The Russians make defensive positions anticipating the German assault


Airlift operations struggled on until Jan. 24, 1943. Two Ju-52s managed to lumber off the runway at Pitomnik airfield, littering the surrounding countryside with an assortment of desperate men who tried to escape by clinging to the wings of the transport. Along with a handful of wounded and a few key staff officers, the last transport carried the War Diary of the 6th Army, Paulus' Last Will and Testament and a few personal keepsakes for his family. A short time after these planes left, a Soviet T-34 tank broke through the outer defense ring of the airfield and started shooting up the control tower and the makeshift airport facilities. Supported by more tanks and a horde of Russian infantry which soon followed, Pitomnik was now in the hands of the Red Army and the airlift came abruptly to a halt.


If Hitler had communicated in private to Paulus"A thousand years hence Germans will speak of this battle with reverence and awe, and that in spite of everything Gemany's ultimate victory was decided there... In years to come it will be said of the heroic battle on the Volga: When you come to Germany, say you have seen us lying at Stalingrad, as our honor and our leaders ordained that we should, for the greater glory of Germany!"

Apart from this bombastic tripe, Hitler had only one thing left to offer the doomed men of 6th Army. With an unprecedented show of generosity, he presented dozens of senior officers of 6th Army with promotions in rank, most notably a Field Marshal's baton for Friedrich Paulus. There was a cynical method to his madness, as Hitler mentioned to Gen. Zeitzler that in the entire history of the German Army no Field Marshal had ever surrendered or been captured alive. If he couldn't have the prize of the city that bore Stalin's name, he was determined to have a dead Field Marshal to offer up as a hero to the German Reich.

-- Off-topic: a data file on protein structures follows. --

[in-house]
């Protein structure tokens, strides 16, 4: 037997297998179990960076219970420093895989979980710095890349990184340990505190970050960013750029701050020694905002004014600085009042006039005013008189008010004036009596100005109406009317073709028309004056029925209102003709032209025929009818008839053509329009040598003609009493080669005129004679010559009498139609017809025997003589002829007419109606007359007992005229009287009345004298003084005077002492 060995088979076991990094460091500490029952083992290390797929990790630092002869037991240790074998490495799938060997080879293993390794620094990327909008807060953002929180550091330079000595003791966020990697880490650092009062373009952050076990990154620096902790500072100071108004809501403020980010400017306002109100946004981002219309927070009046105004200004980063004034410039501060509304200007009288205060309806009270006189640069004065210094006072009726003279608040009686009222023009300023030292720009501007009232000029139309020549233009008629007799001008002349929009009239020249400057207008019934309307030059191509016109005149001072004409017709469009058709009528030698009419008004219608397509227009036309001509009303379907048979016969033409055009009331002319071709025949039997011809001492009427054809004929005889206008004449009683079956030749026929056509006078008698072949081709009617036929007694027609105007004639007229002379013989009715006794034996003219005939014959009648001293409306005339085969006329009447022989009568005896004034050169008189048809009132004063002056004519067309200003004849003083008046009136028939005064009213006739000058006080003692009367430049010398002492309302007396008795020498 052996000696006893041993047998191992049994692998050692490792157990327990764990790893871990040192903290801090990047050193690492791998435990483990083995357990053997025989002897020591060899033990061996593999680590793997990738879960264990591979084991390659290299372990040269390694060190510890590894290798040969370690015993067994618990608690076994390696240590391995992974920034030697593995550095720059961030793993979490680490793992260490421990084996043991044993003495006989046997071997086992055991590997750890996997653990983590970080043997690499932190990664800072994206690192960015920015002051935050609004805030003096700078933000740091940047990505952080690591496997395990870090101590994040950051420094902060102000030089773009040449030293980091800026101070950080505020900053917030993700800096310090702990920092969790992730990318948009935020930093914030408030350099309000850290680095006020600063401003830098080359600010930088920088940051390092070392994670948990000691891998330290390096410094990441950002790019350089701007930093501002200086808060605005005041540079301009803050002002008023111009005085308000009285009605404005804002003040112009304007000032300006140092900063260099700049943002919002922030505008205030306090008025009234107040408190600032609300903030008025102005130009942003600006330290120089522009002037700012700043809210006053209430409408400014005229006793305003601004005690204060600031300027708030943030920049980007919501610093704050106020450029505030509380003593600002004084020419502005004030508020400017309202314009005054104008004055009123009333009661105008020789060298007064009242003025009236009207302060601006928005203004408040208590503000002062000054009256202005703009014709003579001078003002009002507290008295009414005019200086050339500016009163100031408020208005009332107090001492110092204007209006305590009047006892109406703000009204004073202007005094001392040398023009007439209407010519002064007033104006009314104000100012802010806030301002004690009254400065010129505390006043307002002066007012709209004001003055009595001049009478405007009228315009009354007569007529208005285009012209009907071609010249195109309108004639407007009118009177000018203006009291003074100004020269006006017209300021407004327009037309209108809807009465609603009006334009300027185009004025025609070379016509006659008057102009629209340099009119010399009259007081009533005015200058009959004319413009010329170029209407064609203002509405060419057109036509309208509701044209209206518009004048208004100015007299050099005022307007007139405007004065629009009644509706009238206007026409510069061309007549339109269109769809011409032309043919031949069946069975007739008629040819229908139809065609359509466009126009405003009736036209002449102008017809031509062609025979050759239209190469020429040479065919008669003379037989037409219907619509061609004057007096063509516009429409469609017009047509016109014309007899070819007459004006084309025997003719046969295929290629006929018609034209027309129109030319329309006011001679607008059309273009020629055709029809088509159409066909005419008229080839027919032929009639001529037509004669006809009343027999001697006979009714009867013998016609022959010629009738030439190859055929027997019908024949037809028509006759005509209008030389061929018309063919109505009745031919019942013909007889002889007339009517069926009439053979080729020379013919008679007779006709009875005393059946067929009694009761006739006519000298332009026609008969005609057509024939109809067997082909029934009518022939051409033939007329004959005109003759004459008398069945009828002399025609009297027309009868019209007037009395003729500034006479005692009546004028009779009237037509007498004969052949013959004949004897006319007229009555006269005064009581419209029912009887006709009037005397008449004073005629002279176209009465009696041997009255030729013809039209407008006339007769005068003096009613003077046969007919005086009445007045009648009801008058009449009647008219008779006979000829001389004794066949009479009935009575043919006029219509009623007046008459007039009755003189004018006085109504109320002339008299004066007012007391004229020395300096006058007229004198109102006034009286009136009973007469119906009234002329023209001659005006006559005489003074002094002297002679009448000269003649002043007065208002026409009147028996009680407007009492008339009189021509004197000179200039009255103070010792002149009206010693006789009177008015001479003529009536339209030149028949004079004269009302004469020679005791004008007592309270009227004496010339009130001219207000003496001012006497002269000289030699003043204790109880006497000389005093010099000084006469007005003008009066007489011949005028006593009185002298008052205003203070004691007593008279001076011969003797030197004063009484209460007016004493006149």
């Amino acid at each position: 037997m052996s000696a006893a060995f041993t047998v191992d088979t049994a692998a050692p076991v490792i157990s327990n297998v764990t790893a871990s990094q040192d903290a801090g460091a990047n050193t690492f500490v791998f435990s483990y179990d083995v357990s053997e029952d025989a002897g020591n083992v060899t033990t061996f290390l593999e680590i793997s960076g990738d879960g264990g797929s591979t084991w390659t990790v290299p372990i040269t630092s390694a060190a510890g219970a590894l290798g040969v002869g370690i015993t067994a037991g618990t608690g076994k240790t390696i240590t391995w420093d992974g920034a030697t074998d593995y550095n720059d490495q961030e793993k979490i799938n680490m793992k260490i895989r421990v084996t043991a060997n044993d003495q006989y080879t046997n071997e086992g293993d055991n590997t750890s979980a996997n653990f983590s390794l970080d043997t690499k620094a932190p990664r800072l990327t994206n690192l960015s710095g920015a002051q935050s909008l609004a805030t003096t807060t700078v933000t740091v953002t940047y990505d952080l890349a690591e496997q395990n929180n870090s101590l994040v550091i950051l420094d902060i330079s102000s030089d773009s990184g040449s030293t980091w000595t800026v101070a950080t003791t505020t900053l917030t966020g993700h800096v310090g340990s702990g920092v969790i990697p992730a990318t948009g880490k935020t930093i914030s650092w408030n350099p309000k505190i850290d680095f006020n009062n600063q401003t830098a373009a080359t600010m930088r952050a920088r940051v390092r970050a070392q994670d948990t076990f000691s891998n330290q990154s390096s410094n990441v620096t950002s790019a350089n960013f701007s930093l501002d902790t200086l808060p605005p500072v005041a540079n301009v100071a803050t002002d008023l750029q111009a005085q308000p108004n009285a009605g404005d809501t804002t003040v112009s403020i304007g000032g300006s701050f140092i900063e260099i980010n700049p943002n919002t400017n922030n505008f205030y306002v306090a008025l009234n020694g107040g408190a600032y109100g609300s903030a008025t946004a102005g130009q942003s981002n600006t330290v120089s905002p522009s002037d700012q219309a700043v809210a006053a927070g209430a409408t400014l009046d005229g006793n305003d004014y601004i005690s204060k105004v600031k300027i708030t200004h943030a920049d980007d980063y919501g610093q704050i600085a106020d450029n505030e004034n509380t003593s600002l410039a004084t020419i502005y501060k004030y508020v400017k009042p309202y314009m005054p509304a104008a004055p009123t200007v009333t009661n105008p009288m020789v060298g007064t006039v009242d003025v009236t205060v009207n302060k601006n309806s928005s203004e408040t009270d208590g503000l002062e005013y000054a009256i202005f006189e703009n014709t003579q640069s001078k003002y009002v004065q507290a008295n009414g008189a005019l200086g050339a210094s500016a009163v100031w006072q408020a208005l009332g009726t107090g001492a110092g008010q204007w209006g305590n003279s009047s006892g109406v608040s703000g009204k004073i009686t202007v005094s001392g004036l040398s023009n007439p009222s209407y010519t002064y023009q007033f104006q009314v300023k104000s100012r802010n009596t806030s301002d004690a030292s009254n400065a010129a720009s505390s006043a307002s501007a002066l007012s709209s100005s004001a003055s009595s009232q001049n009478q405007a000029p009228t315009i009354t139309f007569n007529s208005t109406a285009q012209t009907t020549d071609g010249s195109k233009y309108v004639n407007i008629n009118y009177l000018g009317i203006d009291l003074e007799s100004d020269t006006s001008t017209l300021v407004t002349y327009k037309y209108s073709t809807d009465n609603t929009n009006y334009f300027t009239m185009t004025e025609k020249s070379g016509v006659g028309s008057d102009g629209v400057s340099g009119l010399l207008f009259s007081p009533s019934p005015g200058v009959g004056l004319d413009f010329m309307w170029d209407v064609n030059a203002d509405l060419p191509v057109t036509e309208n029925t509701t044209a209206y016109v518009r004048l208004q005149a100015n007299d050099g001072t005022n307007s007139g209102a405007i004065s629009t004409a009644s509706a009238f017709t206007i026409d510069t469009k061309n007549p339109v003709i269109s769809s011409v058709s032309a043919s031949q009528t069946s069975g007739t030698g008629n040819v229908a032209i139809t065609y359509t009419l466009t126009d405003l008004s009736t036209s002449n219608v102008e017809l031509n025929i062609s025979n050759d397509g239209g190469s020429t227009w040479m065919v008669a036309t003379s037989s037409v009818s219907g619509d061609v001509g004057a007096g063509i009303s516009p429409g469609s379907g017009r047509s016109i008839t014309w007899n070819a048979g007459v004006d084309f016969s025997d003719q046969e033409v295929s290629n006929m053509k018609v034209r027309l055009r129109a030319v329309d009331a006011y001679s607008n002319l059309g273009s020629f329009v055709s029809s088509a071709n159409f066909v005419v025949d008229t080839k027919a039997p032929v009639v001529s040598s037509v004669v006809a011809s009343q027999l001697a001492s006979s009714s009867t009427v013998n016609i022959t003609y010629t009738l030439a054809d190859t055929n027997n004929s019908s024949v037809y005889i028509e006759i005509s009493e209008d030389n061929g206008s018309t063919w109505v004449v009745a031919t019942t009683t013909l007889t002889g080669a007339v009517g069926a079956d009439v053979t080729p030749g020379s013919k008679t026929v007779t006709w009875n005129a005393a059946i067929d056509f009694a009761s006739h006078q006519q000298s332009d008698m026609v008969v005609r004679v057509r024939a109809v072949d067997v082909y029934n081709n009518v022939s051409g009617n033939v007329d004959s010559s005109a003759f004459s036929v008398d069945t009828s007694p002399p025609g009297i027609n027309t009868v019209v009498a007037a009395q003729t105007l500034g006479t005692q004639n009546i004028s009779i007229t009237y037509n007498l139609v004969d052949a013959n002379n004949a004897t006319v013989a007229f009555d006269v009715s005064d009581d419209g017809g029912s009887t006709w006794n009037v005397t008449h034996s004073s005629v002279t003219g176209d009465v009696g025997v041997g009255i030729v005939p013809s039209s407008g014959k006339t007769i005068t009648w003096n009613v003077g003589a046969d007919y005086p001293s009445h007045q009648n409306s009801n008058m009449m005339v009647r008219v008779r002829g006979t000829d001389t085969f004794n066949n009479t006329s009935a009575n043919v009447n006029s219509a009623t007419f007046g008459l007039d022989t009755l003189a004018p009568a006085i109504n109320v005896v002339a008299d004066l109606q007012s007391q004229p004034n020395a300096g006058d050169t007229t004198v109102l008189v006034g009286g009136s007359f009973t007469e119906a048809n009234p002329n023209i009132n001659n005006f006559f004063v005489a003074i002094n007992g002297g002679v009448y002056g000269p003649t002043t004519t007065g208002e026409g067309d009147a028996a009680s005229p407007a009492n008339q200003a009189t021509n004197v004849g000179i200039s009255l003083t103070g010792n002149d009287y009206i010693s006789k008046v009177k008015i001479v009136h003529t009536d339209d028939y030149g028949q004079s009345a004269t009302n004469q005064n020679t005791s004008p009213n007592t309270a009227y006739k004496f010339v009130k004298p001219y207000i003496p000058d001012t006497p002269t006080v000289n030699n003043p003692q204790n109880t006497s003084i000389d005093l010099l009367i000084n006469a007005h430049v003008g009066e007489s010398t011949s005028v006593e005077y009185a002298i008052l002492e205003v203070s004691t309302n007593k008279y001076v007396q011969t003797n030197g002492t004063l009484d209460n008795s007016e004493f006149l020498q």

Paulus was not so accommodating as to throw himself on his own funeral pyre. The very next day, Soviet forces closed in on his last command post, a cellar in the bombed out ruins of the Univermag Department Store in downtown Stalingrad. Unshaven, dirty and close to a state of collapse, Friedrich Paulus offered his surrender to an obscure Russian Lieutenant named Fyodor Yelchenko, who promptly marched the new Field Marshal and his staff off to his superiors. Of the nearly 350,000 men who had followed him to Stalingrad, only 90,000 survived to surrender to the Soviets.


Stalin and Stavka waited a day until surrender arrangements were secure and it could be confirmed that Paulus was alive and in custody before the Soviet government proudly announced their incredible victory to an astonished world. With the Russian announcement of Paulus' surrender on Feb 1, Goebbels and his propaganda machine could no longer hide the truth. The following day, the German people were informed of the loss of the entire German 6th Army and a three day period of national mourning. Theaters, restaurants and all forms of entertainment in Germany were shut down as Hitler's subjects contemplated the reality that one of their elite armies had died in the field.